Our brains crave stimulation. Whenever an experience is more satisfying, more interesting, or more rewarding, we want more of it. Sometimes products establish new habits just because using them feels better.

For example, take Snapchat, the massively popular messaging app, which 77% of American college students say they use every day. The company is rumored to have turned down a $3 billion acquisition offer by Facebook, conceivably prompted by Mark Zuckerberg’s fear of losing his grip on college kids’ habits.

But why do so many users impulsively open Snapchat instead of Facebook? For many people, Snapchat is more rewarding. Whereas using Facebook involves scrolling through a cluttered newsfeed of ads, posts from distant acquaintances, and messages from tragically uncool relatives, Snapchat delivers pure high-octane excitement.

A defining Snapchat feature is that messages sent through the app can self-destruct — the receiver has just a few seconds to view the image before it’s gone. Facebook posts stay on the Net forever, whereas Snapchat gives users more freedom to share with, shall we say, indiscretion.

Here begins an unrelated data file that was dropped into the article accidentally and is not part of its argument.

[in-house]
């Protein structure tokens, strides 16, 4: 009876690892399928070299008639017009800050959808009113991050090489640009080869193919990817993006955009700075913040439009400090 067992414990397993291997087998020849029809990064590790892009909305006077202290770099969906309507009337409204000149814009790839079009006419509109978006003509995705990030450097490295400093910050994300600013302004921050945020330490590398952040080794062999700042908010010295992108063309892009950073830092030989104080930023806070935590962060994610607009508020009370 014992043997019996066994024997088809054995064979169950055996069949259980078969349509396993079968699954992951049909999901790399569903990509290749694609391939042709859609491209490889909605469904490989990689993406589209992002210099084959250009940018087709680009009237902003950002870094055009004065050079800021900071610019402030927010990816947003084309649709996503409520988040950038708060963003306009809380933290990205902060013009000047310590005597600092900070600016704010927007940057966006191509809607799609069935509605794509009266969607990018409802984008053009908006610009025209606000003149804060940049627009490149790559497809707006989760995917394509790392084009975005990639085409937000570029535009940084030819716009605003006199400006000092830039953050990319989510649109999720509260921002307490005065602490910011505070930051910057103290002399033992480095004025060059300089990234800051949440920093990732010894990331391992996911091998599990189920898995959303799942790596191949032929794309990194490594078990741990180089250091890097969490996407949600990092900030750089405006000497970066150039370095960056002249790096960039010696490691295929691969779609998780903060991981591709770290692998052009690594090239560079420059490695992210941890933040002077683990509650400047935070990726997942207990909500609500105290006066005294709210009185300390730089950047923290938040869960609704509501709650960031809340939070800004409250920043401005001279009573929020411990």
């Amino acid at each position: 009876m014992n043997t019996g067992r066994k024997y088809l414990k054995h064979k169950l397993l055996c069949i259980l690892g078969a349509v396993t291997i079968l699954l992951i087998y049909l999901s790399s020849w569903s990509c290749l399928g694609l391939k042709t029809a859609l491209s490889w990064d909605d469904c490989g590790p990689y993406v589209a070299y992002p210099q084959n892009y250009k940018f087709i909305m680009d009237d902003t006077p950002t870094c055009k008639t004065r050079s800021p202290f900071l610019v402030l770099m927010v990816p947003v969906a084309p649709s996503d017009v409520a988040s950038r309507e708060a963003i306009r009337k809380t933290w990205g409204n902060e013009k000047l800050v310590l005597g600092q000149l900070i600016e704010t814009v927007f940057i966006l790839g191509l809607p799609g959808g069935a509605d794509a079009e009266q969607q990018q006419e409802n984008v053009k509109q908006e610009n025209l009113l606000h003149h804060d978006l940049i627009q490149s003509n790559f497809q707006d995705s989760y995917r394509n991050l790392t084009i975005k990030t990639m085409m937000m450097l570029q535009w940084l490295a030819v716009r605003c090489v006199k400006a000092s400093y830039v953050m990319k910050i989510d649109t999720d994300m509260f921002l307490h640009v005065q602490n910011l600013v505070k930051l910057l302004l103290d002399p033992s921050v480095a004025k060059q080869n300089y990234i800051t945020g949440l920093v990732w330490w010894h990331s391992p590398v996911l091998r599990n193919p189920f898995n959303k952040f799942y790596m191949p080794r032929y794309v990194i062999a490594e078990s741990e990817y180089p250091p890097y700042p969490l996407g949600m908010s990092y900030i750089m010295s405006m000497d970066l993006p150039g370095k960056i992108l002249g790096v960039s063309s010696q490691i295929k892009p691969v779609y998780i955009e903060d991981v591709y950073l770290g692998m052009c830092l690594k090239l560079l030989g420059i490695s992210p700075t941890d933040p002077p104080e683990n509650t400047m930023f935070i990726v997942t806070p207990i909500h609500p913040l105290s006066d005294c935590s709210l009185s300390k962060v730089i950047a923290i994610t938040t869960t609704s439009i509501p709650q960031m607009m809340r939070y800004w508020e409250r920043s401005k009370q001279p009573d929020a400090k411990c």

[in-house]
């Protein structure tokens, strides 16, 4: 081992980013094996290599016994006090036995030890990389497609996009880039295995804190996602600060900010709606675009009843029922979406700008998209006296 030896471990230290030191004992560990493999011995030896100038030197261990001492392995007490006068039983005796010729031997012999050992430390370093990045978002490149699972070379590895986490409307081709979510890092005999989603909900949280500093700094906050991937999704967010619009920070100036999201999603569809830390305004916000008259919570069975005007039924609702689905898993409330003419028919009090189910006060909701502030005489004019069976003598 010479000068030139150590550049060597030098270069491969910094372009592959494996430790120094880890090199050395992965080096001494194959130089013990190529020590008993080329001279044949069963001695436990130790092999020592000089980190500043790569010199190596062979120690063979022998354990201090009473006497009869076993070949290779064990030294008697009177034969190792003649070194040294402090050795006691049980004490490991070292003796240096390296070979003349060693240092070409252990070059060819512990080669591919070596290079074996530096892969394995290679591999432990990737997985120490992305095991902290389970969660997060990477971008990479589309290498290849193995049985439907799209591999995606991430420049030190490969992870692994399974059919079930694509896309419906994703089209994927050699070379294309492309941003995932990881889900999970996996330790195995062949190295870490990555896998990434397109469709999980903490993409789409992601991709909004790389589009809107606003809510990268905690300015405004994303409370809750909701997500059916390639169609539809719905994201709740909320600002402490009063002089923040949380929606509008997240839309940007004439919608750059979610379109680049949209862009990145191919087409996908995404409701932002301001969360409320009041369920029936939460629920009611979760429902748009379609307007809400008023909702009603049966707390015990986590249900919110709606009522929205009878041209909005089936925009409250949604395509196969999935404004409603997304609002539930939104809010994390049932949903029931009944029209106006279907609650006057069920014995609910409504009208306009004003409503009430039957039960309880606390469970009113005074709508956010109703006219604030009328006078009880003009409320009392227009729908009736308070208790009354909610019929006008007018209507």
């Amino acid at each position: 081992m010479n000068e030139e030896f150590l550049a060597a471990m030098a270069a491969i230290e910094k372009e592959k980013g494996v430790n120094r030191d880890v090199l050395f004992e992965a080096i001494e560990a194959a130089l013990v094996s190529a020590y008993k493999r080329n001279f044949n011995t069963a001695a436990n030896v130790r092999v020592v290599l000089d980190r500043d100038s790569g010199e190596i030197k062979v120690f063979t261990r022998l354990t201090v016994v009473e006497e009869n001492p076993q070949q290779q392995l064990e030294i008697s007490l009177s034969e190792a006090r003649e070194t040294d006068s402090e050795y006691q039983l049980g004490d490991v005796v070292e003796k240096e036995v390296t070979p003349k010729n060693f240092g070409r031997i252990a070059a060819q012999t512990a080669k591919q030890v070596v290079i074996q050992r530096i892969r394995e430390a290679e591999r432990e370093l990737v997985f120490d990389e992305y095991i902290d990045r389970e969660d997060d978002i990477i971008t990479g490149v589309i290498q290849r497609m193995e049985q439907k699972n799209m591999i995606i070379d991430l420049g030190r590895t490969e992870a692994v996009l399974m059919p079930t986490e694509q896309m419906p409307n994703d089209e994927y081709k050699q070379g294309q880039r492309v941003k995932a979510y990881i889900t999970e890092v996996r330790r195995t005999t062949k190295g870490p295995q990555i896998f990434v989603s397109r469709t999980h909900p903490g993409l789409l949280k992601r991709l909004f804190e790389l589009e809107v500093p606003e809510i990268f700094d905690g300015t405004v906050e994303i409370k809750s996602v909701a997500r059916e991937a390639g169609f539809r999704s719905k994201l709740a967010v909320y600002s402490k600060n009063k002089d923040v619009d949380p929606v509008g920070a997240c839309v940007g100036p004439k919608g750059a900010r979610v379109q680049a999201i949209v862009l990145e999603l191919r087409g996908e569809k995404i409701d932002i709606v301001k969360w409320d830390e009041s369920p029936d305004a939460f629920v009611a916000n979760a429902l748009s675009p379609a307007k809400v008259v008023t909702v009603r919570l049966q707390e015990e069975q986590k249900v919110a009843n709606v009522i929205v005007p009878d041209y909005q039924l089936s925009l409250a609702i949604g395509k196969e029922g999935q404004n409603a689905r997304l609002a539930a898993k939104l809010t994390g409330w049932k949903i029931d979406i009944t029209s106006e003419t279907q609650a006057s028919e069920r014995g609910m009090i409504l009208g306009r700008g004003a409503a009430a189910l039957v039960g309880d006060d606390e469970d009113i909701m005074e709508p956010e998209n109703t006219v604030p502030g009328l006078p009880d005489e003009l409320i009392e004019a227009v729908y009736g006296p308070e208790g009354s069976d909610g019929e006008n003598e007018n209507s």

In a recent survey, 14% of users admitted to sexting on Snapchat. Though the study found that sharing pics of naughty bits doesn’t occur often, it is one example of what makes the app more enticing.

The ability to share spontaneous (and often embarrassing) images without fear they’ll linger on the web generates more interesting messages for the receiver and therefore increases the likelihood of using the app. If a user was to receive two messages simultaneously, one a message on Facebook and the other on Snapchat, it’s the more rewarding app that gets clicked.